A cold white morning. Even the crows were silent: when I walked down the drive, they glided overhead towards their morning gathering without a word.
My life is very quiet right now in all its externals, but my mind is a boiling hive. All of my past is vivid to me. There is no long ago, no blue distance. Everything is here, now, urgent. I feel I have never settled anything, never closed any account. Anything might break open again.
I lay my hand on your chest, and roll your cheek into the crook of my elbow; the other hand makes one long stroke over the collarbone, the throat, the face. I end with my fingers tangled in the hair of your scalp, gently pulling your hair. Coda.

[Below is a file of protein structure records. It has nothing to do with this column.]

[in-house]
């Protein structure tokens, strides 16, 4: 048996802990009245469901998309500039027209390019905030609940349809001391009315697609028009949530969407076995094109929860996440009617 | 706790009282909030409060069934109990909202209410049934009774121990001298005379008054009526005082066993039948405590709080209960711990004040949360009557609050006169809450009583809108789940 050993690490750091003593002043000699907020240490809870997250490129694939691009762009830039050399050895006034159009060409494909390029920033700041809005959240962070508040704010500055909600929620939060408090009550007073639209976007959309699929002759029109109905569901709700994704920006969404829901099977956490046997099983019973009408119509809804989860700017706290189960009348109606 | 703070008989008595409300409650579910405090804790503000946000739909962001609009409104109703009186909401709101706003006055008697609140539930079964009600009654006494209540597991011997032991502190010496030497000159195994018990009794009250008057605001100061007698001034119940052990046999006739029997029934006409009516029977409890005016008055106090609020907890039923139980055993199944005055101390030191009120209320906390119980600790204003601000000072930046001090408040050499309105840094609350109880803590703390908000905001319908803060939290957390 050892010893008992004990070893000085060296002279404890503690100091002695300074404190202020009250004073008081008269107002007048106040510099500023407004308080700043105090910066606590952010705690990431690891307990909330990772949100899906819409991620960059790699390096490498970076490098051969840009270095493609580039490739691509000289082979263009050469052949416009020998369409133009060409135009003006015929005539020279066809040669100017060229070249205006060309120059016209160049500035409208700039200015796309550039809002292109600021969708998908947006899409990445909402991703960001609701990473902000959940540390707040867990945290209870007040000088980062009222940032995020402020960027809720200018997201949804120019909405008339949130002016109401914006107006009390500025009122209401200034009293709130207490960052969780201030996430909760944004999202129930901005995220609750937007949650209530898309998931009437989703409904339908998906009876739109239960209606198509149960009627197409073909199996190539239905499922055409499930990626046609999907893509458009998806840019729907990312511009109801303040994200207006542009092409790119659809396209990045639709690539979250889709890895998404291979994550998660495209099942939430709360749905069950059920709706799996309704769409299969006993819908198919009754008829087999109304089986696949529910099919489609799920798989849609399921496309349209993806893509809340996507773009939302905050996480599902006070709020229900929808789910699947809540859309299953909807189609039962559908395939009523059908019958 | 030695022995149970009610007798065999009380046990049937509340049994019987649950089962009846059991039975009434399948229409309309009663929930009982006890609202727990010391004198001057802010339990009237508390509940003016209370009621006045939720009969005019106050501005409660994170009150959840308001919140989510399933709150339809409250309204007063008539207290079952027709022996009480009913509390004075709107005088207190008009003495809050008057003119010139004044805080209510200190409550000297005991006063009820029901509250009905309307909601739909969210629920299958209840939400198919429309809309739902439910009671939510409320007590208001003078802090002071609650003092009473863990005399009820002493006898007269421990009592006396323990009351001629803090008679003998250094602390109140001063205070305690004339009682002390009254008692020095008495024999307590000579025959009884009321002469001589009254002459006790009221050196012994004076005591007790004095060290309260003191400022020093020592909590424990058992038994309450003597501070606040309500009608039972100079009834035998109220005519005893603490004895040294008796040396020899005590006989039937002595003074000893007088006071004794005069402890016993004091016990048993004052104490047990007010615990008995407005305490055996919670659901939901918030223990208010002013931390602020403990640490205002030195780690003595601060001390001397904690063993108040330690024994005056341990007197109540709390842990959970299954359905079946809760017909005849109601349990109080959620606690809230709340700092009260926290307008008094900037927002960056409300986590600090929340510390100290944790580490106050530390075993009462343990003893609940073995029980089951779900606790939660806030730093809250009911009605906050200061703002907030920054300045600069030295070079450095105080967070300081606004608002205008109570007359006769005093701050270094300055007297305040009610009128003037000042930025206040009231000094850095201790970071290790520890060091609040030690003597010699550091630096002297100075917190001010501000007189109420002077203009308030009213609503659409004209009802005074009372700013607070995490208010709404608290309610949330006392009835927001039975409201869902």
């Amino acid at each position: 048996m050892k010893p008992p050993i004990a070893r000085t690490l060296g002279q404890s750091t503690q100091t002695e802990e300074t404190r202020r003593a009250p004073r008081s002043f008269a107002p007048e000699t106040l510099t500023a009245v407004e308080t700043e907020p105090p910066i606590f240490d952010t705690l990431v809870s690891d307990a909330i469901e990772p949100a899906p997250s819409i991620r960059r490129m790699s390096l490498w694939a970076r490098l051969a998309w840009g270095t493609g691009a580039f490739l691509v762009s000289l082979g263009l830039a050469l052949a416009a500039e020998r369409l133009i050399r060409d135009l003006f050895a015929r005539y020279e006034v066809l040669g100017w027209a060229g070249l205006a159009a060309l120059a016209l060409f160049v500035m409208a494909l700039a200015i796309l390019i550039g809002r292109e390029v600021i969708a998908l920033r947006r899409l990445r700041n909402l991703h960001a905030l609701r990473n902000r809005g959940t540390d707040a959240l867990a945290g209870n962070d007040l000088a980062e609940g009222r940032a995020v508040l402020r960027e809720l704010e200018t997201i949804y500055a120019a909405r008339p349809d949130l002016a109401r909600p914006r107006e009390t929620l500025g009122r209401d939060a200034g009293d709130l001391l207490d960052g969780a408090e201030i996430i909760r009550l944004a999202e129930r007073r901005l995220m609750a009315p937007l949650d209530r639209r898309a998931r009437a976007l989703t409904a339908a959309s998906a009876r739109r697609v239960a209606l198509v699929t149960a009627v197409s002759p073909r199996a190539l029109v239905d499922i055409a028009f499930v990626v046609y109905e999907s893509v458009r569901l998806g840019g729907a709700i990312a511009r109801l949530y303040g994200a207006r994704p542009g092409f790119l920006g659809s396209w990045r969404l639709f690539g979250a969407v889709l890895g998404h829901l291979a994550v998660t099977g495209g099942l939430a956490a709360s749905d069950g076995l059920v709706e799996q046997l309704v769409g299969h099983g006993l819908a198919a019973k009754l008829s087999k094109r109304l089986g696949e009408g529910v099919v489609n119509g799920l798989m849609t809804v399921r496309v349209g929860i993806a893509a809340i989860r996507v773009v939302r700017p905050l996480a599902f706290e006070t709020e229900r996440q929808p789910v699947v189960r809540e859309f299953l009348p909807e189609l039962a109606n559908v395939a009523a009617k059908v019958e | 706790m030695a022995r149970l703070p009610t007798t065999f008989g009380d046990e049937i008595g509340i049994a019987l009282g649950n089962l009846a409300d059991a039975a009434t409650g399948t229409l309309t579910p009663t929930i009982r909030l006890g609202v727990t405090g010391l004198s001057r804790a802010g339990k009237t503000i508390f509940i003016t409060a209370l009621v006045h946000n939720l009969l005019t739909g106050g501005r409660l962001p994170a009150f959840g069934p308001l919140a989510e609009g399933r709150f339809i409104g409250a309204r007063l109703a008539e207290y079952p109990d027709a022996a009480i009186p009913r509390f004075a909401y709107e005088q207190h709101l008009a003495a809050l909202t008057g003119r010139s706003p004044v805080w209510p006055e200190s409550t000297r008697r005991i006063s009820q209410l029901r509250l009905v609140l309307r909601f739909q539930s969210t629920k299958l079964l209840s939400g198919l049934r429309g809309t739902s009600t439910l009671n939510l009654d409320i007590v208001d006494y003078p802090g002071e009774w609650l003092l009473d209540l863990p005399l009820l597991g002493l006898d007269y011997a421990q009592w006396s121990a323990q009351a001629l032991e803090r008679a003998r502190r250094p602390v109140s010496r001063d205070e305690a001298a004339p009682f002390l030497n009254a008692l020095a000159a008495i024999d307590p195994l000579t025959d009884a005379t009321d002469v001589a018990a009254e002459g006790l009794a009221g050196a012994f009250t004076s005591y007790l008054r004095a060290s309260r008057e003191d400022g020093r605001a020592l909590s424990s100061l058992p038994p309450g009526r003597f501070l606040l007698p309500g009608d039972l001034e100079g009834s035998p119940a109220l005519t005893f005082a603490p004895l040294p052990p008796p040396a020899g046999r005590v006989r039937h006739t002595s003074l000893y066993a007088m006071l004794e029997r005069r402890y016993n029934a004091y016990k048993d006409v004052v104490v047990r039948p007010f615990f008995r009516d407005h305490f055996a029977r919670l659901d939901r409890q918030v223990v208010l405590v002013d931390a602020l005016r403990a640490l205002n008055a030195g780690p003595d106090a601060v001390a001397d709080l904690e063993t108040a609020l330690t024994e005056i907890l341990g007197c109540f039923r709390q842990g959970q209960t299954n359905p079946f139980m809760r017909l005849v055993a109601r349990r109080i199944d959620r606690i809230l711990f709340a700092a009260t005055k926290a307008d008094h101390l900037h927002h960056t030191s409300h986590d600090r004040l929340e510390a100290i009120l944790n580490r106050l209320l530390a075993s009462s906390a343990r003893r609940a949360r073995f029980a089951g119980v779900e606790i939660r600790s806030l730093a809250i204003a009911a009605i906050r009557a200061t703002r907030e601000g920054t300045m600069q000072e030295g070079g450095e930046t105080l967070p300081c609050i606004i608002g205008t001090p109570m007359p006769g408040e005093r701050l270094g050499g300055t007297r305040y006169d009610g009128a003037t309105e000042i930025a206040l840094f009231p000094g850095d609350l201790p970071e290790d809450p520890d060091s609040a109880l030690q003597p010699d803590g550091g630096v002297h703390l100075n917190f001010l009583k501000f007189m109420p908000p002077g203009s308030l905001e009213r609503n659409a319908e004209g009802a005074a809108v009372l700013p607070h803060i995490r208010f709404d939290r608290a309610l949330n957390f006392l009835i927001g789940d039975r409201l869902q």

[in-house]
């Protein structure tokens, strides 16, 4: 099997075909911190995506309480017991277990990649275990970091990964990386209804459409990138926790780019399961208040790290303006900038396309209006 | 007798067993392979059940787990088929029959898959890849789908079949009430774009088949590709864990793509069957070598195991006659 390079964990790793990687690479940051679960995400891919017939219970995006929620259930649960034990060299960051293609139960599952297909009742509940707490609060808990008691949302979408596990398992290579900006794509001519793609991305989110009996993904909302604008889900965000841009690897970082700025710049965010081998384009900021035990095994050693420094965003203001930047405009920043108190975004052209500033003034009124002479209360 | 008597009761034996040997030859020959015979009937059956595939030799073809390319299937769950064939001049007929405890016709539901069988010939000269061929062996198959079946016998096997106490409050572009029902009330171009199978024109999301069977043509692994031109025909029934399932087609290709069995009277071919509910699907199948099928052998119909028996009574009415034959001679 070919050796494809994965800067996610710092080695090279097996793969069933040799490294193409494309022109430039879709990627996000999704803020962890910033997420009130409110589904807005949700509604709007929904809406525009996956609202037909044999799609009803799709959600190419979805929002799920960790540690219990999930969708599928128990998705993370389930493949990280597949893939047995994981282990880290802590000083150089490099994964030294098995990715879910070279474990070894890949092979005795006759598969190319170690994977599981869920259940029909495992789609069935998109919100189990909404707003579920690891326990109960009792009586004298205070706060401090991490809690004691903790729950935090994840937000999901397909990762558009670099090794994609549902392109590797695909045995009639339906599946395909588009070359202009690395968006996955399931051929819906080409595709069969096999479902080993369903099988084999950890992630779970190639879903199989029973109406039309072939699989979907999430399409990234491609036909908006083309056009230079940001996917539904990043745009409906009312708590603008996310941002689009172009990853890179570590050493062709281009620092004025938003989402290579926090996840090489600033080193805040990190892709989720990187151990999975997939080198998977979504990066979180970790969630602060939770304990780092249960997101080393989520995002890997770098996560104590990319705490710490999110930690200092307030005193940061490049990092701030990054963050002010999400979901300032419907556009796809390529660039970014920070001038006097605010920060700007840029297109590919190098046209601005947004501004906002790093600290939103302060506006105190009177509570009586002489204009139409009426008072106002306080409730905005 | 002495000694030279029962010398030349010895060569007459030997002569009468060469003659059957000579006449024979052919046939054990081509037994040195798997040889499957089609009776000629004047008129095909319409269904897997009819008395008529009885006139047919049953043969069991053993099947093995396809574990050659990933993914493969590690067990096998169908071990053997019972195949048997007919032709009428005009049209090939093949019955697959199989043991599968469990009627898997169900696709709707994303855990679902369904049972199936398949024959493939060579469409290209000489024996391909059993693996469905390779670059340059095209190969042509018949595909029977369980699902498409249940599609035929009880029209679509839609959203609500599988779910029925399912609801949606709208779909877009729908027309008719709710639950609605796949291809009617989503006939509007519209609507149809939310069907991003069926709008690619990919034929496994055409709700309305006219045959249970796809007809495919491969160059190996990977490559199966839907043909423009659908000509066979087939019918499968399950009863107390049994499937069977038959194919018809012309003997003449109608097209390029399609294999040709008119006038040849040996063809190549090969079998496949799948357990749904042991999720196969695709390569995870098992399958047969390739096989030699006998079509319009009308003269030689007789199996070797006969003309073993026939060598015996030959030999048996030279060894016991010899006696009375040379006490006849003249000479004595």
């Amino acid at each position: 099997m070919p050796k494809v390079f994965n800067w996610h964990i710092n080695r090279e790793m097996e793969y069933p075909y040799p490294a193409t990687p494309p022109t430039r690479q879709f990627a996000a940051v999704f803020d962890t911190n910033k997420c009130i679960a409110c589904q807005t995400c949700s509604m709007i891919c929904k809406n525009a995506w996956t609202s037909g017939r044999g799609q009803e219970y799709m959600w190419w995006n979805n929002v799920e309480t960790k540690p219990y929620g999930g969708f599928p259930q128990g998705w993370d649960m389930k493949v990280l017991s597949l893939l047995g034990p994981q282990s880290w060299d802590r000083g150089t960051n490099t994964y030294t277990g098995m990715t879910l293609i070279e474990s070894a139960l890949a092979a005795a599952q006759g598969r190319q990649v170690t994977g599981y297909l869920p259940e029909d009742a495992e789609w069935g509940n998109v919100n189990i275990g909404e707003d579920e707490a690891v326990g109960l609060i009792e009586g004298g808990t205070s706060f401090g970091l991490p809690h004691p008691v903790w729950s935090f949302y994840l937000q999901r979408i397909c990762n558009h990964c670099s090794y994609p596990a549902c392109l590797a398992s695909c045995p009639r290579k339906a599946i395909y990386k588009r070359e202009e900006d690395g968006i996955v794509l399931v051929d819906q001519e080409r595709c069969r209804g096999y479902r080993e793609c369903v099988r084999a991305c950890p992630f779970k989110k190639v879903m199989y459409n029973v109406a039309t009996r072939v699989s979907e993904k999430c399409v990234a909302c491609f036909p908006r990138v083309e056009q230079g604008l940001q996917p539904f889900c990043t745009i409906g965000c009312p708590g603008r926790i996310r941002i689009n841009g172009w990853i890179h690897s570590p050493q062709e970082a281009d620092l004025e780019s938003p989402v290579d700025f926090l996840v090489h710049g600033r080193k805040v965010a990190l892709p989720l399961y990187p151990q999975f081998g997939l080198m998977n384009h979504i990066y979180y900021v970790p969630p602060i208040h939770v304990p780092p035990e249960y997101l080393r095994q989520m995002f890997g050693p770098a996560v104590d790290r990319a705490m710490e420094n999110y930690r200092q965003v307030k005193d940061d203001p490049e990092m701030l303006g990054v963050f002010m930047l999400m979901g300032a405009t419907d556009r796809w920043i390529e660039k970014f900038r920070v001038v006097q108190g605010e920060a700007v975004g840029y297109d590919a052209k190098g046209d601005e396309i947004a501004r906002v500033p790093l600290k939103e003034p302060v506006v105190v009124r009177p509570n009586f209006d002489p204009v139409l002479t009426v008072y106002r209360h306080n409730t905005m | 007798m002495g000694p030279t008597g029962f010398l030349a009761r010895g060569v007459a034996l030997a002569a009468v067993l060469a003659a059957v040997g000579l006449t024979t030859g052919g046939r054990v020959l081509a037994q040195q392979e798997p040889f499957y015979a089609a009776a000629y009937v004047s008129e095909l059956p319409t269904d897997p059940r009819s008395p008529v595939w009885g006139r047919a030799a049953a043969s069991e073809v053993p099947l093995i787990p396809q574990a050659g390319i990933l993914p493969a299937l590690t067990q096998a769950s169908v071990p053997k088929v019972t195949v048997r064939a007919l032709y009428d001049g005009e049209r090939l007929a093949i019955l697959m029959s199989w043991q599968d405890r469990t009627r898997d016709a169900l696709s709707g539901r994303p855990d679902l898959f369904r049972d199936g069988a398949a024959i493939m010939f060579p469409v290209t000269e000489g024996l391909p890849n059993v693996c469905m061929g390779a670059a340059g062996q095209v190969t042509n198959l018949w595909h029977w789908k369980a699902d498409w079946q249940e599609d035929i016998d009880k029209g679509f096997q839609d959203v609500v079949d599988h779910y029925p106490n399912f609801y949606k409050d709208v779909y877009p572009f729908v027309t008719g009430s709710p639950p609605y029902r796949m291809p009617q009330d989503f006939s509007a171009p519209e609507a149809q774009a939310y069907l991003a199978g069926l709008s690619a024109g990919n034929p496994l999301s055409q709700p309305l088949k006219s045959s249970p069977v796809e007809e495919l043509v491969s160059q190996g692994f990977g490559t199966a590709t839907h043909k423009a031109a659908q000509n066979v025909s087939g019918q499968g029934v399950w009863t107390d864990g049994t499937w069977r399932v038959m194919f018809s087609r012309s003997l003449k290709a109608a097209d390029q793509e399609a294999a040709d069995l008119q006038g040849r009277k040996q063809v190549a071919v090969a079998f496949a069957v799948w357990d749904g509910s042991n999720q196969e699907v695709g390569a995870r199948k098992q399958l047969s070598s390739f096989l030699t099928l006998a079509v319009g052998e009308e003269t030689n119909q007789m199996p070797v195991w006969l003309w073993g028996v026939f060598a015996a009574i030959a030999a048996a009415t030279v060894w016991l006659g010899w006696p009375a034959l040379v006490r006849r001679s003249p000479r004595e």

… So here is the fisherman
who never caught a thing, having moonlit
conversation in the reeds. She
is covered with scales and sinuous as
brocade. She listens
but will not grant
a mansion for his wife…
-- “Parable of the Fish”, Luisa Igloria, The Saints of Streets
This poem goes walking with me, up the strange little bluff with its terraced, impossibly-named streets (Billingher Drive, Beyrl Terrace). It follows me from the hondonada of 82nd Avenue to the little upland where Dale and Martha are making their last stand.
His hair is fading to the color of shells: so it is, too.